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Aphid Predator (Coleoptera: Coccinellidae)

Myrrha octodecimguttata

Eighteen-spot ladybird

On this page: Identification Biological Control & Distribution


Myrrha octodecimguttata is a medium-sized elongate-oval shaped ladybird ranging in length from 4.0-5.0 mm. The typical form (see first picture below) has the elytra maroon-brown with sixteen-eighteen creamy white spots, but the spots are sometimes merged together (see second picture below). The pronotum is also brown and has conspicuous whitish sides and white spots on the anterior and posterior edges. The white markings result in a characteristic rounded brown 'M' mark on the pronotum. The Myrrha octodecimguttata head is brown with two white marks.

All three images above copyright Gilles San Martin under a Creative Commons Attribution-Share Alike 2.0 Generic License.

The larva of Myrrha octodecimguttata is light grey. The tubercles are mostly black, except for the dorsolateral and ventrolateral tubercles on the first abdominal segment which are bright orange.

Biological control & Distribution

Myrrha octodecimguttata is found in coniferous and mixed deciduous/coniferous woodland, especially in pine trees, living in the upper canopy. In northern areas it also occurs on high bogs. It feeds on conifer aphids. Nunez-Perez & Tizado (1996) recorded Myrrha octodecimguttata as a predator of both Cinara pinea, Eulachnus rileyi and Schizolachnus pineti in the León province (Spain).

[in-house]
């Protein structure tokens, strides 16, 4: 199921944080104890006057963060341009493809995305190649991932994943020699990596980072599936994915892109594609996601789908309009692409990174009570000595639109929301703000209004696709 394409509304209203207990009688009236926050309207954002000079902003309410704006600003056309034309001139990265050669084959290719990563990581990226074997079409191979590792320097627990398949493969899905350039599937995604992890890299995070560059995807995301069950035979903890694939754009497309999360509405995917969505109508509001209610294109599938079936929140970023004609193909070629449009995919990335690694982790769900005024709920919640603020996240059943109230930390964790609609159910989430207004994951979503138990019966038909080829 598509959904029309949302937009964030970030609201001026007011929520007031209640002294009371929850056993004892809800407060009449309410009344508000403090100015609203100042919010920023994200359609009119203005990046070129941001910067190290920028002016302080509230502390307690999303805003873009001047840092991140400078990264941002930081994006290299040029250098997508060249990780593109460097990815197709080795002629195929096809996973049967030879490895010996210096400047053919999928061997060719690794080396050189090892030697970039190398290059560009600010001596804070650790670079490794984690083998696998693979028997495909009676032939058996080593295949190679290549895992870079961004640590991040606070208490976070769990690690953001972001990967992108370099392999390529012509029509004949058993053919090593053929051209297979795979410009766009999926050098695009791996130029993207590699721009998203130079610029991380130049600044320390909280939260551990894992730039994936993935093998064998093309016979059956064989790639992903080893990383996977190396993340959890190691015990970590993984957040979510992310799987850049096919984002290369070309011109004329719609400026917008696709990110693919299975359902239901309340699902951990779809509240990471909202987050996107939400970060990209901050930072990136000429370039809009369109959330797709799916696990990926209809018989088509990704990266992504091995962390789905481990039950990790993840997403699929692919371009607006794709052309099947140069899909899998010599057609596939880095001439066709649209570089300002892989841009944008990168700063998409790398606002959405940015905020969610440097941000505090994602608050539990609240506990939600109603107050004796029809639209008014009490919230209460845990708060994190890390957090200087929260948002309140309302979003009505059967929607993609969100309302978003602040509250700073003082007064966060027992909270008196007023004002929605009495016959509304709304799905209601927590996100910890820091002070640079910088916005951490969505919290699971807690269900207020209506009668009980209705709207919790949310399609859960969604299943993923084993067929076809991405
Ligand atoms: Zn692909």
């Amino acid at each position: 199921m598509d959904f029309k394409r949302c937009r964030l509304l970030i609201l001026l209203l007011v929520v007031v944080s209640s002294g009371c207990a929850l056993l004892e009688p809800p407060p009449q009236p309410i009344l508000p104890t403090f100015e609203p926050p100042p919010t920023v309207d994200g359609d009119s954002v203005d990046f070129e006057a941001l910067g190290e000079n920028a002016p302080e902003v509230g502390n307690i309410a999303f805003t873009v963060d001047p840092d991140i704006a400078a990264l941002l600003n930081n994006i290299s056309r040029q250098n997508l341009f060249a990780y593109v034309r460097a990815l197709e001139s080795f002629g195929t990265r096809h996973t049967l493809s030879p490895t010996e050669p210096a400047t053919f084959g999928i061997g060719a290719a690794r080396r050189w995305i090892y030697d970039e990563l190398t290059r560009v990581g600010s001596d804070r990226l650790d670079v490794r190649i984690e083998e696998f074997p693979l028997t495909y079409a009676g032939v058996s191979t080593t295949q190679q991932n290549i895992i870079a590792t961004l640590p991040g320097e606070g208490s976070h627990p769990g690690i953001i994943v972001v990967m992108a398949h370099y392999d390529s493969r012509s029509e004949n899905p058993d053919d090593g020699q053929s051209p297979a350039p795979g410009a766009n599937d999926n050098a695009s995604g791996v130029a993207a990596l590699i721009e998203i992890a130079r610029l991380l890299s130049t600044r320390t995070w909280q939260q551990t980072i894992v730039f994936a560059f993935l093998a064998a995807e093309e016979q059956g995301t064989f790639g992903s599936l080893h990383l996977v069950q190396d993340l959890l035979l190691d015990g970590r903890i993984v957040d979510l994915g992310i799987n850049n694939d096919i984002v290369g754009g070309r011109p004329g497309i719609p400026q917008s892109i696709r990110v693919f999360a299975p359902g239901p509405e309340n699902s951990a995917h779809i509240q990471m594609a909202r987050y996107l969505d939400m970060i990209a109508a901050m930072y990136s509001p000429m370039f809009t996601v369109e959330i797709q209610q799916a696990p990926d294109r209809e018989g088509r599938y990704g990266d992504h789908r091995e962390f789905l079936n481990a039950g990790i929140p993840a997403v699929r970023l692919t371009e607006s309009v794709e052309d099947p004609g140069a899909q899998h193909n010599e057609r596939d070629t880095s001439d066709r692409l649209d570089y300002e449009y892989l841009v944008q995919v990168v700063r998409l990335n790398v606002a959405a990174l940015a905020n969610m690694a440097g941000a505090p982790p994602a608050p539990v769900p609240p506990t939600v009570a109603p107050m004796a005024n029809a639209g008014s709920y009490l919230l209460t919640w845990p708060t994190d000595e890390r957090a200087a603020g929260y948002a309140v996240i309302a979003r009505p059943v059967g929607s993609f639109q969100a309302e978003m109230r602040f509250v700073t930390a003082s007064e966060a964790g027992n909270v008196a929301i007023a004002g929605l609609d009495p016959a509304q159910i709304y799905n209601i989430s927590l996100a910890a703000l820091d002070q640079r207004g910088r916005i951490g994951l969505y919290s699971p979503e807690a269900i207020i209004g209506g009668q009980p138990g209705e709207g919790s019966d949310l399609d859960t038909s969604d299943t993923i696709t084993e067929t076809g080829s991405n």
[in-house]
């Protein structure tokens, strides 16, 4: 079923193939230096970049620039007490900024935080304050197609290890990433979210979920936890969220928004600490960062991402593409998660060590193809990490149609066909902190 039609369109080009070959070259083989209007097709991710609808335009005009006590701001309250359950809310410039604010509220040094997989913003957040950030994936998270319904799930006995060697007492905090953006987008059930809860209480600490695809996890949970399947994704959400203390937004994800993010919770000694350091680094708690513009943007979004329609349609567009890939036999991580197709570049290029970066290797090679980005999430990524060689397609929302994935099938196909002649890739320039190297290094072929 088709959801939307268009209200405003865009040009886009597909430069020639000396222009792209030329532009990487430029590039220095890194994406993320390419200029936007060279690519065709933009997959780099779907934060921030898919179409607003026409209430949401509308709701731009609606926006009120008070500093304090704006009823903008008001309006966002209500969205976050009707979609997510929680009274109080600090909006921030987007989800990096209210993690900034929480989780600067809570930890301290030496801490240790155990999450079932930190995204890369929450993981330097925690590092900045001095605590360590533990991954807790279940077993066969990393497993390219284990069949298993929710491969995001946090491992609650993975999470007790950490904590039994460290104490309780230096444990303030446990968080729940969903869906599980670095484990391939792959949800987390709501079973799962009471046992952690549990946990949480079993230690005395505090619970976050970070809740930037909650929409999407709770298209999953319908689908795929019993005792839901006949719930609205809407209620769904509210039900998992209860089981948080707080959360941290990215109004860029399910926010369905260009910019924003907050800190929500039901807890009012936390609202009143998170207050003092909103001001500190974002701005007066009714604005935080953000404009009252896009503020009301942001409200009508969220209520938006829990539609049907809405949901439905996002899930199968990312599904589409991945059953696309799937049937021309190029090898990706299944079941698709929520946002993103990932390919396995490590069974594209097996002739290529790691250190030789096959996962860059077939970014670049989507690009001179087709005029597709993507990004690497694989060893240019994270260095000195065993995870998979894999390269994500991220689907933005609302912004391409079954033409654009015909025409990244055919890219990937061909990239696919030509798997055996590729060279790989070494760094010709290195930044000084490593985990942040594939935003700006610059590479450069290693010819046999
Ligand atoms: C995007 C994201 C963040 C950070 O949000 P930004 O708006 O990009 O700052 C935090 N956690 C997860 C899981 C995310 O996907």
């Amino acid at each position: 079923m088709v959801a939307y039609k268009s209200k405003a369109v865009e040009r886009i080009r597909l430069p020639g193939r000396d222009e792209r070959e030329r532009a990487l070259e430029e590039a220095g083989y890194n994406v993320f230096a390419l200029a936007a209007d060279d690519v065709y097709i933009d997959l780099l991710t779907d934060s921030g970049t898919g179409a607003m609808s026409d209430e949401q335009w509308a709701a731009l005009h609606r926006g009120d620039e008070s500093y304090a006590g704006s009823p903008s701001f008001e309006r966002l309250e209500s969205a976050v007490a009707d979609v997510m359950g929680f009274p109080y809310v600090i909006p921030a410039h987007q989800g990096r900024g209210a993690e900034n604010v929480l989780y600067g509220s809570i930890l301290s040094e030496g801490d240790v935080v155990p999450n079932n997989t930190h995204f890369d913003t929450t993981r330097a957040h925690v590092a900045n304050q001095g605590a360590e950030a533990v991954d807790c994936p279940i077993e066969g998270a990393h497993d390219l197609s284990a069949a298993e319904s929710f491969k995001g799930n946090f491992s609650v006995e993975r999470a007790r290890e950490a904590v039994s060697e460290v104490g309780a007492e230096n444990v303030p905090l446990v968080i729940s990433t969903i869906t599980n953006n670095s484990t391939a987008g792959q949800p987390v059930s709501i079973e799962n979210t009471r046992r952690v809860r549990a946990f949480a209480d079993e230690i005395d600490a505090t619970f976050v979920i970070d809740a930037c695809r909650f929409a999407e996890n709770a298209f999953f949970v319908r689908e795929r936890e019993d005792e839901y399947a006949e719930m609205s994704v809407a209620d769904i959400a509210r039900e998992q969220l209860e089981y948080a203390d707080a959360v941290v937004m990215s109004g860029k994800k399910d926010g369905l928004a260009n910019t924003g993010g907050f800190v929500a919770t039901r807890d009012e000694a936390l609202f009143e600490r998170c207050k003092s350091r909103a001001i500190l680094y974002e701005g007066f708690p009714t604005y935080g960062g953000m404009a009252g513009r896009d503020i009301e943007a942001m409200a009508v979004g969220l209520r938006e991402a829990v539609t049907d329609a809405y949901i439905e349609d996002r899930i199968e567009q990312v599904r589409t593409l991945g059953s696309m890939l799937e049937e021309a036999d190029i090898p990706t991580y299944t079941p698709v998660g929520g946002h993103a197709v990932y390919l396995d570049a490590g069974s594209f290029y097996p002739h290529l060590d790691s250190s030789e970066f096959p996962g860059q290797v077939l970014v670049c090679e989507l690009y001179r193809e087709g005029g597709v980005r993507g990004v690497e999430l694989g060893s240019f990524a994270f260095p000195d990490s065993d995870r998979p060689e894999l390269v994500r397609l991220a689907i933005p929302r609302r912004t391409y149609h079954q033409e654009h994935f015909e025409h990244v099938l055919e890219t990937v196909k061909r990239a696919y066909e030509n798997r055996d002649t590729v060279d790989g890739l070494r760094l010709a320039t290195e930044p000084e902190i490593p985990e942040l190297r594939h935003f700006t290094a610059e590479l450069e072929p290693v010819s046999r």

For coccinellid identification we have used Hackston for the key characteristics, together with the latest Wikipediaaccount for each species. For aphids we have made provisional identifications from photos of living specimens, along with host plant identity using the keys and species accounts of Blackman & Eastop (1994) and Blackman & Eastop (2006) supplemented with Blackman (1974), Stroyan (1977), Stroyan (1984), Blackman & Eastop (1984), Heie (1980-1995), Dixon & Thieme (2007) and Blackman (2010). We fully acknowledge these authors as the source for the (summarized) taxonomic information we have presented. Any errors in identification or information are ours alone, and we would be very grateful for any corrections. For assistance on the terms used for aphid morphology we suggest the figure provided by Blackman & Eastop (2006).

Useful weblinks


  • Nunez-Perez, E. & Tizado, E.J. (1996). Conifer aphids (Homoptera: Aphididae) and some natural enemies in León Province (Spain). Boln. Asoc. esp. Ent 20 (1-2), 85-93. Full text